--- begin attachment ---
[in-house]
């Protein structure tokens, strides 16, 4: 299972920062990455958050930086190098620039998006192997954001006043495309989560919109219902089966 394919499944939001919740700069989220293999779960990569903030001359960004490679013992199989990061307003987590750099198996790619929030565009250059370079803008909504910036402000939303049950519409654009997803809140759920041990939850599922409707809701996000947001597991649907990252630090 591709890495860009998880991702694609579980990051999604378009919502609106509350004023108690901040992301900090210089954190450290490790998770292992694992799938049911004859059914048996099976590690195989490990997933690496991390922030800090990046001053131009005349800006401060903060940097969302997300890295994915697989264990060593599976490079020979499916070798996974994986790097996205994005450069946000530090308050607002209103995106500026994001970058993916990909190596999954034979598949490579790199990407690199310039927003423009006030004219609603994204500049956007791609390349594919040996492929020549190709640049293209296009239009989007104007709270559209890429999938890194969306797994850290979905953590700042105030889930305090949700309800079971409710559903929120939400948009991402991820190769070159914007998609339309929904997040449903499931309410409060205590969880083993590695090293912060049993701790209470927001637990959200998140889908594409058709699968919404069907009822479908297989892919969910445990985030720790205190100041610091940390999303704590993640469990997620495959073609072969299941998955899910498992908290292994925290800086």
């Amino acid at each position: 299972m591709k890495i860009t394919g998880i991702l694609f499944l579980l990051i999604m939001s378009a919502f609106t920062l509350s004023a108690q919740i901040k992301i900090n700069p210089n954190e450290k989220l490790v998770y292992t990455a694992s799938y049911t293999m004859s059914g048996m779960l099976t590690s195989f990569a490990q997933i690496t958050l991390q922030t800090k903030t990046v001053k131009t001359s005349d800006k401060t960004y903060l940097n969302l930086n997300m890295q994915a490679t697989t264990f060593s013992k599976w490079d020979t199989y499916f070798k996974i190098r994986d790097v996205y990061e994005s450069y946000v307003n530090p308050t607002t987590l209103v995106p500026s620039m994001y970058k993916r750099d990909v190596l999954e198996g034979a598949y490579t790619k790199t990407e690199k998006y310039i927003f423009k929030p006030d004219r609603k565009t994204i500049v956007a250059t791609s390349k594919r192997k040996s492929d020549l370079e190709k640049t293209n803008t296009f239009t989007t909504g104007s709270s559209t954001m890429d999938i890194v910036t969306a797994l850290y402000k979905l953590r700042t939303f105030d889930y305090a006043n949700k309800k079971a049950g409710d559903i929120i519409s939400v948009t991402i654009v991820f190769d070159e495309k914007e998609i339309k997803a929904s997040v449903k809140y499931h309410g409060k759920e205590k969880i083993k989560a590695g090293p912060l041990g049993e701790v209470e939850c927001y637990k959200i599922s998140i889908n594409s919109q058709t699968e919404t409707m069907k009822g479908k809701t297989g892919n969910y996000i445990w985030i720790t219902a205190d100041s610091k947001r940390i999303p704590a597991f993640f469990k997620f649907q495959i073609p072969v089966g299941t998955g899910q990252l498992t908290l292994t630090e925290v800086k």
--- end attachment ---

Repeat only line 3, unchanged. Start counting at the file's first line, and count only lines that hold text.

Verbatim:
């Amino acid at each position: 299972m591709k890495i860009t394919g998880i991702l694609f499944l579980l990051i999604m939001s378009a919502f609106t920062l509350s004023a108690q919740i901040k992301i900090n700069p210089n954190e450290k989220l490790v998770y292992t990455a694992s799938y049911t293999m004859s059914g048996m779960l099976t590690s195989f990569a490990q997933i690496t958050l991390q922030t800090k903030t990046v001053k131009t001359s005349d800006k401060t960004y903060l940097n969302l930086n997300m890295q994915a490679t697989t264990f060593s013992k599976w490079d020979t199989y499916f070798k996974i190098r994986d790097v996205y990061e994005s450069y946000v307003n530090p308050t607002t987590l209103v995106p500026s620039m994001y970058k993916r750099d990909v190596l999954e198996g034979a598949y490579t790619k790199t990407e690199k998006y310039i927003f423009k929030p006030d004219r609603k565009t994204i500049v956007a250059t791609s390349k594919r192997k040996s492929d020549l370079e190709k640049t293209n803008t296009f239009t989007t909504g104007s709270s559209t954001m890429d999938i890194v910036t969306a797994l850290y402000k979905l953590r700042t939303f105030d889930y305090a006043n949700k309800k079971a049950g409710d559903i929120i519409s939400v948009t991402i654009v991820f190769d070159e495309k914007e998609i339309k997803a929904s997040v449903k809140y499931h309410g409060k759920e205590k969880i083993k989560a590695g090293p912060l041990g049993e701790v209470e939850c927001y637990k959200i599922s998140i889908n594409s919109q058709t699968e919404t409707m069907k009822g479908k809701t297989g892919n969910y996000i445990w985030i720790t219902a205190d100041s610091k947001r940390i999303p704590a597991f993640f469990k997620f649907q495959i073609p072969v089966g299941t998955g899910q990252l498992t908290l292994t630090e925290v800086k």